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Brazilian-Born Striker Elkeson Scores Twice on Debut for China’s Men’s Football Team

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The beginning of a bold new era for Chinese football, or the first step on a long road to more national sporting humiliation? In truth, a match against the Maldives — ranked 152nd in the world — was never going to provide any conclusive answers, but China’s men’s football team did at least avoid the type of embarrassment they’ve previously proven so adept at finding by despatching of the island nation 5-0 last night. Better still, Brazilian-born striker Elkeson marked his debut for China with two goals.

Elkeson’s two late goals (one a penalty) put a nice shine on the scoreline for Chinese fans, with Espanyol winger Wu Lei also among the goals. The result puts China top of their World Cup qualifying group, albeit with just the one game played by Marcelo Lippi’s side.

It was announced in May that Elkeson, who has played in China since 2012, would be granted naturalized citizenship, allowing him to take to the field for the national team. The move was part of the Chinese Football Association’s plan for ensuring qualification to the 2022 World Cup in Qatar.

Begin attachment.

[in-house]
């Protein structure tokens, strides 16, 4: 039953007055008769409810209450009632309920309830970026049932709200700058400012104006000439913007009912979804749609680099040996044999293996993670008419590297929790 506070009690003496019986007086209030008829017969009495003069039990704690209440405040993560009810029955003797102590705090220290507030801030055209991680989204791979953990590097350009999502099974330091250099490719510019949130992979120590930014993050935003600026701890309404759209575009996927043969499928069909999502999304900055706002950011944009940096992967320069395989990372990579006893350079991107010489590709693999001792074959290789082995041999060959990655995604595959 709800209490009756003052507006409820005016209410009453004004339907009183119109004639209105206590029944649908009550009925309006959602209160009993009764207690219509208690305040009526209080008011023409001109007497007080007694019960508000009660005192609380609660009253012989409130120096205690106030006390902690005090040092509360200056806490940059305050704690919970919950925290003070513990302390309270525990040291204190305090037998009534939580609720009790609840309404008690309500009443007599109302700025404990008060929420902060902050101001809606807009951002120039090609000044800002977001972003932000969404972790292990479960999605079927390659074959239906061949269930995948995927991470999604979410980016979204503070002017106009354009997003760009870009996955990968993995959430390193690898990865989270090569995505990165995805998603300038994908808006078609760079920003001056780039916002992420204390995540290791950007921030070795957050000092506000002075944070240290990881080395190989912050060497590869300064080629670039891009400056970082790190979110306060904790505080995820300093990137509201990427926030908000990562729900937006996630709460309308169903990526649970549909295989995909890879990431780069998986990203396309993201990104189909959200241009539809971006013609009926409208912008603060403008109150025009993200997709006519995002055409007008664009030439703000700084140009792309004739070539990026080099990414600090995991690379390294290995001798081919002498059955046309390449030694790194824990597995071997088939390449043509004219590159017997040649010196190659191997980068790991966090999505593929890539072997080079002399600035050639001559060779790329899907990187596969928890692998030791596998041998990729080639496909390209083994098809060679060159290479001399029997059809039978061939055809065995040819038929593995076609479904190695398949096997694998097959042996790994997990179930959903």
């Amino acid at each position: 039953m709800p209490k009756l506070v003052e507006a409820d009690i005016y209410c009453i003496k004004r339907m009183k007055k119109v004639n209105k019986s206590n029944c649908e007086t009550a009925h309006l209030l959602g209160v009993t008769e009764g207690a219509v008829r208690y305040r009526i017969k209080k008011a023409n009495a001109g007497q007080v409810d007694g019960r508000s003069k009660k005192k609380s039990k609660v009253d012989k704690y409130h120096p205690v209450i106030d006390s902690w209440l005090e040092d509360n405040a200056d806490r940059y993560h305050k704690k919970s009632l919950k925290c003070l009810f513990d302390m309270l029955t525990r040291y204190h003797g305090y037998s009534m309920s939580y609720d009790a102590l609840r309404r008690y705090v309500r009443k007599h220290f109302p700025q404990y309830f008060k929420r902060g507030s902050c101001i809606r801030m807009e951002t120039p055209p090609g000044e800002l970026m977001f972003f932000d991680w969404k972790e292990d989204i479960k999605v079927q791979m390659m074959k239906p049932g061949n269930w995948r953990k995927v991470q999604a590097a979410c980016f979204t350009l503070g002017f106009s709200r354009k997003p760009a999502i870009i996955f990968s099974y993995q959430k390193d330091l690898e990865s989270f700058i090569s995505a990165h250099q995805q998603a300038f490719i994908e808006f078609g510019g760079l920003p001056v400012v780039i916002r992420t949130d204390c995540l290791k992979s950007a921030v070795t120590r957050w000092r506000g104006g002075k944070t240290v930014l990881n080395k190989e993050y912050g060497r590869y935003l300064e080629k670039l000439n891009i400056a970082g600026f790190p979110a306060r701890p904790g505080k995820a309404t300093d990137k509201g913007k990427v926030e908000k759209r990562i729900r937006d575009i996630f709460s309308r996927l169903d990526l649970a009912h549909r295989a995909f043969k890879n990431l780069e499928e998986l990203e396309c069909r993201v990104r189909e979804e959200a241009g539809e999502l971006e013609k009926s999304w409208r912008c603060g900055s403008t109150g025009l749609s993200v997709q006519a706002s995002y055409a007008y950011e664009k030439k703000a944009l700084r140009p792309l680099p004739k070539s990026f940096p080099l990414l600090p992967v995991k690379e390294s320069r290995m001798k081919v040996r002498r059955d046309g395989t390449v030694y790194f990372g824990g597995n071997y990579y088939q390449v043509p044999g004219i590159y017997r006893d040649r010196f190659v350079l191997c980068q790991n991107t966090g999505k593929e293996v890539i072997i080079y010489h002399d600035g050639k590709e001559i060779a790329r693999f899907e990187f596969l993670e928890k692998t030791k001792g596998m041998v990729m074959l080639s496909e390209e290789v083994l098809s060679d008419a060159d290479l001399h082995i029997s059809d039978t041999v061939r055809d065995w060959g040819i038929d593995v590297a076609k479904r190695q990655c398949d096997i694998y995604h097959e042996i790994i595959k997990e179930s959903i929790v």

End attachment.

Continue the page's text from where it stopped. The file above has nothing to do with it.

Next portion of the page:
The decision sparked widespread debate on Chinese social media and in the press about using foreign-born players, in a country where individuals taking on naturalized Chinese citizenship is rare.

Related:

China’s Plan to Get to a World Cup: Use Brazilian Players

China and the Maldives are joined in their group by Guam, the Philippines, and Syria. The group stage of the qualifying campaign in Asia will last until June next year.

Earlier, fans of Hong Kong — who are in group C with Bahrain, Cambodia, Iran, and Iraq — booed the national anthem of the People’s Republic of China in protest ahead of their 2-0 loss to Iran.

Cover photo: Elkeson (center) at the 2019 CFA Super Cup

Jake Newby
Jake Newby is a Shanghai-based writer and editor with more than a decade's experience living and working in China. Previously managing editor of Time Out Shanghai, he's also written for publications such as South China Morning Post and the Financial Times.